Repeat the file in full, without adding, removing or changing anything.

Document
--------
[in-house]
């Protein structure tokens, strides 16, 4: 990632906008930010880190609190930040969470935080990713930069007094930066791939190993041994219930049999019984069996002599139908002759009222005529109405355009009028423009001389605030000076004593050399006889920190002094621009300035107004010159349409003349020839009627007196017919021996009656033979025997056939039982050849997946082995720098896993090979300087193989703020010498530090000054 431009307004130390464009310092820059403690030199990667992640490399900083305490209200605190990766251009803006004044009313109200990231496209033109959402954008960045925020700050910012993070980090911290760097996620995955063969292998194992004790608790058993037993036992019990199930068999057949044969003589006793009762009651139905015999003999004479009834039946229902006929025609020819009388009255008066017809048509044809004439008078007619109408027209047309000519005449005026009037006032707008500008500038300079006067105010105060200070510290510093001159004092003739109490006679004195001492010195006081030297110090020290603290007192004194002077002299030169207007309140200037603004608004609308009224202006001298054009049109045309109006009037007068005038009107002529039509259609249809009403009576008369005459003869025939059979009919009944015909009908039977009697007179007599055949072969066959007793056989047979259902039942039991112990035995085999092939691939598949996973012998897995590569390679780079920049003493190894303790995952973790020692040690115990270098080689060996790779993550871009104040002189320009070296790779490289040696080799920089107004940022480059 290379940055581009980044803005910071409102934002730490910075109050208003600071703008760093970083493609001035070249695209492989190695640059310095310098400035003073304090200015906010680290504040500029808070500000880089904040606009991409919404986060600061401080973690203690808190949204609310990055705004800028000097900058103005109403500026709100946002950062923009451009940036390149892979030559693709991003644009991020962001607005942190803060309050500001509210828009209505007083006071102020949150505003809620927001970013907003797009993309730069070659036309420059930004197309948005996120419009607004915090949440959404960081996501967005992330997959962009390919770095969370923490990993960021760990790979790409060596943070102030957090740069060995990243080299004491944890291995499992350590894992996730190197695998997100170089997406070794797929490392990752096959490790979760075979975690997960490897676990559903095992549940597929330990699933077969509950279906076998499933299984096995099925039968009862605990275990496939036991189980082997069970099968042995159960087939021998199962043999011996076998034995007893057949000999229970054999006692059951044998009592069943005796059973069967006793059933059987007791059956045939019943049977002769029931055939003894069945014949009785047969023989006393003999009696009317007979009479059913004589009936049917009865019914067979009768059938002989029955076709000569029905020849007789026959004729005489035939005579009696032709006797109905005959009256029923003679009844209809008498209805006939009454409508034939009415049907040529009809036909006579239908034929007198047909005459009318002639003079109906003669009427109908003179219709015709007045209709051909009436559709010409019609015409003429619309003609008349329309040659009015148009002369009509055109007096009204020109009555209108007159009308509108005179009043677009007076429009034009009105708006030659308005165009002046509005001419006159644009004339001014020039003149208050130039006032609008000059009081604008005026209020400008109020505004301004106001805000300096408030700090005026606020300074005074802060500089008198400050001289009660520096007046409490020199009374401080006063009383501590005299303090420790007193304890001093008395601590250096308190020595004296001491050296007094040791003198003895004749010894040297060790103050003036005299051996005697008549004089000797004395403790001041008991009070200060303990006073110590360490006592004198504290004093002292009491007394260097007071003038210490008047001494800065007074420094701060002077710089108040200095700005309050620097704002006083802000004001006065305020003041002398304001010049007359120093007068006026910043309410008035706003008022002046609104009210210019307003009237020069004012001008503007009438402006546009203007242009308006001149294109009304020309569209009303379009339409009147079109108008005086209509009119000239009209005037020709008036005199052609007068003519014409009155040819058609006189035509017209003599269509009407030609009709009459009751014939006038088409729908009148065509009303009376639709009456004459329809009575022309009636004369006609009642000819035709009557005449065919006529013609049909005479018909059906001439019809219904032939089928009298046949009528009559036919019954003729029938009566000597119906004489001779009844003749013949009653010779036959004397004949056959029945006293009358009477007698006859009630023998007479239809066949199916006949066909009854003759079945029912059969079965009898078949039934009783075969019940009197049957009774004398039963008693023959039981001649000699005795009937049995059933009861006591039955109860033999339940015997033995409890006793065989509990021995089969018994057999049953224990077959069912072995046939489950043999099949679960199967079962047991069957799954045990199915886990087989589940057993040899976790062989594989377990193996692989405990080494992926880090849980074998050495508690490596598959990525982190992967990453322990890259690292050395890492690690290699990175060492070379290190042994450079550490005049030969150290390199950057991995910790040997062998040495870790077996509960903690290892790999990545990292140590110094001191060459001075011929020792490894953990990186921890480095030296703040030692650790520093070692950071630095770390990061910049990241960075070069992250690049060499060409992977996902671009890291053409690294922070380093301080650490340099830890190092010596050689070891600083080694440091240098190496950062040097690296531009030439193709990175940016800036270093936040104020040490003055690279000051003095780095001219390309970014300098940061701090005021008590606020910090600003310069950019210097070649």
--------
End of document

[in-house]
């Protein structure tokens, strides 16, 4: 990632906008930010880190609190930040969470935080990713930069007094930066791939190993041994219930049999019984069996002599139908002759009222005529109405355009009028423009001389605030000076004593050399006889920190002094621009300035107004010159349409003349020839009627007196017919021996009656033979025997056939039982050849997946082995720098896993090979300087193989703020010498530090000054 431009307004130390464009310092820059403690030199990667992640490399900083305490209200605190990766251009803006004044009313109200990231496209033109959402954008960045925020700050910012993070980090911290760097996620995955063969292998194992004790608790058993037993036992019990199930068999057949044969003589006793009762009651139905015999003999004479009834039946229902006929025609020819009388009255008066017809048509044809004439008078007619109408027209047309000519005449005026009037006032707008500008500038300079006067105010105060200070510290510093001159004092003739109490006679004195001492010195006081030297110090020290603290007192004194002077002299030169207007309140200037603004608004609308009224202006001298054009049109045309109006009037007068005038009107002529039509259609249809009403009576008369005459003869025939059979009919009944015909009908039977009697007179007599055949072969066959007793056989047979259902039942039991112990035995085999092939691939598949996973012998897995590569390679780079920049003493190894303790995952973790020692040690115990270098080689060996790779993550871009104040002189320009070296790779490289040696080799920089107004940022480059 290379940055581009980044803005910071409102934002730490910075109050208003600071703008760093970083493609001035070249695209492989190695640059310095310098400035003073304090200015906010680290504040500029808070500000880089904040606009991409919404986060600061401080973690203690808190949204609310990055705004800028000097900058103005109403500026709100946002950062923009451009940036390149892979030559693709991003644009991020962001607005942190803060309050500001509210828009209505007083006071102020949150505003809620927001970013907003797009993309730069070659036309420059930004197309948005996120419009607004915090949440959404960081996501967005992330997959962009390919770095969370923490990993960021760990790979790409060596943070102030957090740069060995990243080299004491944890291995499992350590894992996730190197695998997100170089997406070794797929490392990752096959490790979760075979975690997960490897676990559903095992549940597929330990699933077969509950279906076998499933299984096995099925039968009862605990275990496939036991189980082997069970099968042995159960087939021998199962043999011996076998034995007893057949000999229970054999006692059951044998009592069943005796059973069967006793059933059987007791059956045939019943049977002769029931055939003894069945014949009785047969023989006393003999009696009317007979009479059913004589009936049917009865019914067979009768059938002989029955076709000569029905020849007789026959004729005489035939005579009696032709006797109905005959009256029923003679009844209809008498209805006939009454409508034939009415049907040529009809036909006579239908034929007198047909005459009318002639003079109906003669009427109908003179219709015709007045209709051909009436559709010409019609015409003429619309003609008349329309040659009015148009002369009509055109007096009204020109009555209108007159009308509108005179009043677009007076429009034009009105708006030659308005165009002046509005001419006159644009004339001014020039003149208050130039006032609008000059009081604008005026209020400008109020505004301004106001805000300096408030700090005026606020300074005074802060500089008198400050001289009660520096007046409490020199009374401080006063009383501590005299303090420790007193304890001093008395601590250096308190020595004296001491050296007094040791003198003895004749010894040297060790103050003036005299051996005697008549004089000797004395403790001041008991009070200060303990006073110590360490006592004198504290004093002292009491007394260097007071003038210490008047001494800065007074420094701060002077710089108040200095700005309050620097704002006083802000004001006065305020003041002398304001010049007359120093007068006026910043309410008035706003008022002046609104009210210019307003009237020069004012001008503007009438402006546009203007242009308006001149294109009304020309569209009303379009339409009147079109108008005086209509009119000239009209005037020709008036005199052609007068003519014409009155040819058609006189035509017209003599269509009407030609009709009459009751014939006038088409729908009148065509009303009376639709009456004459329809009575022309009636004369006609009642000819035709009557005449065919006529013609049909005479018909059906001439019809219904032939089928009298046949009528009559036919019954003729029938009566000597119906004489001779009844003749013949009653010779036959004397004949056959029945006293009358009477007698006859009630023998007479239809066949199916006949066909009854003759079945029912059969079965009898078949039934009783075969019940009197049957009774004398039963008693023959039981001649000699005795009937049995059933009861006591039955109860033999339940015997033995409890006793065989509990021995089969018994057999049953224990077959069912072995046939489950043999099949679960199967079962047991069957799954045990199915886990087989589940057993040899976790062989594989377990193996692989405990080494992926880090849980074998050495508690490596598959990525982190992967990453322990890259690292050395890492690690290699990175060492070379290190042994450079550490005049030969150290390199950057991995910790040997062998040495870790077996509960903690290892790999990545990292140590110094001191060459001075011929020792490894953990990186921890480095030296703040030692650790520093070692950071630095770390990061910049990241960075070069992250690049060499060409992977996902671009890291053409690294922070380093301080650490340099830890190092010596050689070891600083080694440091240098190496950062040097690296531009030439193709990175940016800036270093936040104020040490003055690279000051003095780095001219390309970014300098940061701090005021008590606020910090600003310069950019210097070649």